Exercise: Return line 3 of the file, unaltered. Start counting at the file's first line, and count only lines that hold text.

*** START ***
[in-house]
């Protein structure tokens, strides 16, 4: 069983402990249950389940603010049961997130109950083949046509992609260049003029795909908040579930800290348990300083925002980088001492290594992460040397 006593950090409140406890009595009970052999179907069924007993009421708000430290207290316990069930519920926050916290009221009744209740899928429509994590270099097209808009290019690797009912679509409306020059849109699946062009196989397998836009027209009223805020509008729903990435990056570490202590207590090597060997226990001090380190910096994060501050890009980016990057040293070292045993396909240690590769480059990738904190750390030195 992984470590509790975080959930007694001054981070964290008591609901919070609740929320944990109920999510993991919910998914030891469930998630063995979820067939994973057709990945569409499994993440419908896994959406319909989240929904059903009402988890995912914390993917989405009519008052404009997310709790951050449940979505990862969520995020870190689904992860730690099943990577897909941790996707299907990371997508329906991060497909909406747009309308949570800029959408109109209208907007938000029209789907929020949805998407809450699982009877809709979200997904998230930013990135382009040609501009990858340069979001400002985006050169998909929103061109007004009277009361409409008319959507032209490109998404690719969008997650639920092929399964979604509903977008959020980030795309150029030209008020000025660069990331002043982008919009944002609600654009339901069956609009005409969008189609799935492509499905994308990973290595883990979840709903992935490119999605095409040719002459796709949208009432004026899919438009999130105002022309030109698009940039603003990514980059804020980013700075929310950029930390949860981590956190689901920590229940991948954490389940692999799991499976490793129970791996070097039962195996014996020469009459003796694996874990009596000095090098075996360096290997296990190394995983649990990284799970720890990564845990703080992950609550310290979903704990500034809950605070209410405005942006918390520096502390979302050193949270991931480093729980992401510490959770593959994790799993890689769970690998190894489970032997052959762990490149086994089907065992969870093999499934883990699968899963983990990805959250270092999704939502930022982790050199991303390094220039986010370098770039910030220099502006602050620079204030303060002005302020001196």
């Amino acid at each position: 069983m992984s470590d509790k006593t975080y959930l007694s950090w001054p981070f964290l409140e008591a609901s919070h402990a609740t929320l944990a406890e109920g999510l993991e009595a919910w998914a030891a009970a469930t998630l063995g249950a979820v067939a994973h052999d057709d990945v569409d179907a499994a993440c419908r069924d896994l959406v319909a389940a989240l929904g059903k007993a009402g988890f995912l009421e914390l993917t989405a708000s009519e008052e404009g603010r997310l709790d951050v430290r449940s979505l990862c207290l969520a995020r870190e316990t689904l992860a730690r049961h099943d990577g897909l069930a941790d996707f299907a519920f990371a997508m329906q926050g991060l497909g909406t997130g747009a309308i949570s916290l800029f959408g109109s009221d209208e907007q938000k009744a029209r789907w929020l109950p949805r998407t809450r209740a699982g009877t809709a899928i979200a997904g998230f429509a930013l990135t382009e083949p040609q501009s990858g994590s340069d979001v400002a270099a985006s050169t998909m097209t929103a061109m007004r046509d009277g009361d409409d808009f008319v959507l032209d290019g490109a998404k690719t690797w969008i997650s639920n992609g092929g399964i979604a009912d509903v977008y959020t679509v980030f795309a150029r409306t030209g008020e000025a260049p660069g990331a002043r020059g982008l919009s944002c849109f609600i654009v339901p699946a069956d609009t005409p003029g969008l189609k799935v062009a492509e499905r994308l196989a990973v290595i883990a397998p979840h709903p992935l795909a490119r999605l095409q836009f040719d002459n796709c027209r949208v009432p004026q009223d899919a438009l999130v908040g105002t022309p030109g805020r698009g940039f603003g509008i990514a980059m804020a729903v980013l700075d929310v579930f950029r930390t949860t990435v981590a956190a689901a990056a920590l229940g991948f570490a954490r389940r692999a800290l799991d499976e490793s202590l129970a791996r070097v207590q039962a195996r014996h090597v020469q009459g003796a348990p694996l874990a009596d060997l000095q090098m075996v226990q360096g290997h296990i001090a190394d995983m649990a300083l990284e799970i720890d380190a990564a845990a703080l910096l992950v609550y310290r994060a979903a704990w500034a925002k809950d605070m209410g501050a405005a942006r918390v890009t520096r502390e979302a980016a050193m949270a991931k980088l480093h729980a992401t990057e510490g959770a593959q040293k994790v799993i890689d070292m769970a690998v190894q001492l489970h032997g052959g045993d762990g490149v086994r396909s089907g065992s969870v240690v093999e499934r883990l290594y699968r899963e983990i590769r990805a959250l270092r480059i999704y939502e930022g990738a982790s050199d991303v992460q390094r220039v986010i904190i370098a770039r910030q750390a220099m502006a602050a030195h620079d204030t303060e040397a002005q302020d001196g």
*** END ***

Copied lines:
């Amino acid at each position: 069983m992984s470590d509790k006593t975080y959930l007694s950090w001054p981070f964290l409140e008591a609901s919070h402990a609740t929320l944990a406890e109920g999510l993991e009595a919910w998914a030891a009970a469930t998630l063995g249950a979820v067939a994973h052999d057709d990945v569409d179907a499994a993440c419908r069924d896994l959406v319909a389940a989240l929904g059903k007993a009402g988890f995912l009421e914390l993917t989405a708000s009519e008052e404009g603010r997310l709790d951050v430290r449940s979505l990862c207290l969520a995020r870190e316990t689904l992860a730690r049961h099943d990577g897909l069930a941790d996707f299907a519920f990371a997508m329906q926050g991060l497909g909406t997130g747009a309308i949570s916290l800029f959408g109109s009221d209208e907007q938000k009744a029209r789907w929020l109950p949805r998407t809450r209740a699982g009877t809709a899928i979200a997904g998230f429509a930013l990135t382009e083949p040609q501009s990858g994590s340069d979001v400002a270099a985006s050169t998909m097209t929103a061109m007004r046509d009277g009361d409409d808009f008319v959507l032209d290019g490109a998404k690719t690797w969008i997650s639920n992609g092929g399964i979604a009912d509903v977008y959020t679509v980030f795309a150029r409306t030209g008020e000025a260049p660069g990331a002043r020059g982008l919009s944002c849109f609600i654009v339901p699946a069956d609009t005409p003029g969008l189609k799935v062009a492509e499905r994308l196989a990973v290595i883990a397998p979840h709903p992935l795909a490119r999605l095409q836009f040719d002459n796709c027209r949208v009432p004026q009223d899919a438009l999130v908040g105002t022309p030109g805020r698009g940039f603003g509008i990514a980059m804020a729903v980013l700075d929310v579930f950029r930390t949860t990435v981590a956190a689901a990056a920590l229940g991948f570490a954490r389940r692999a800290l799991d499976e490793s202590l129970a791996r070097v207590q039962a195996r014996h090597v020469q009459g003796a348990p694996l874990a009596d060997l000095q090098m075996v226990q360096g290997h296990i001090a190394d995983m649990a300083l990284e799970i720890d380190a990564a845990a703080l910096l992950v609550y310290r994060a979903a704990w500034a925002k809950d605070m209410g501050a405005a942006r918390v890009t520096r502390e979302a980016a050193m949270a991931k980088l480093h729980a992401t990057e510490g959770a593959q040293k994790v799993i890689d070292m769970a690998v190894q001492l489970h032997g052959g045993d762990g490149v086994r396909s089907g065992s969870v240690v093999e499934r883990l290594y699968r899963e983990i590769r990805a959250l270092r480059i999704y939502e930022g990738a982790s050199d991303v992460q390094r220039v986010i904190i370098a770039r910030q750390a220099m502006a602050a030195h620079d204030t303060e040397a002005q302020d001196g």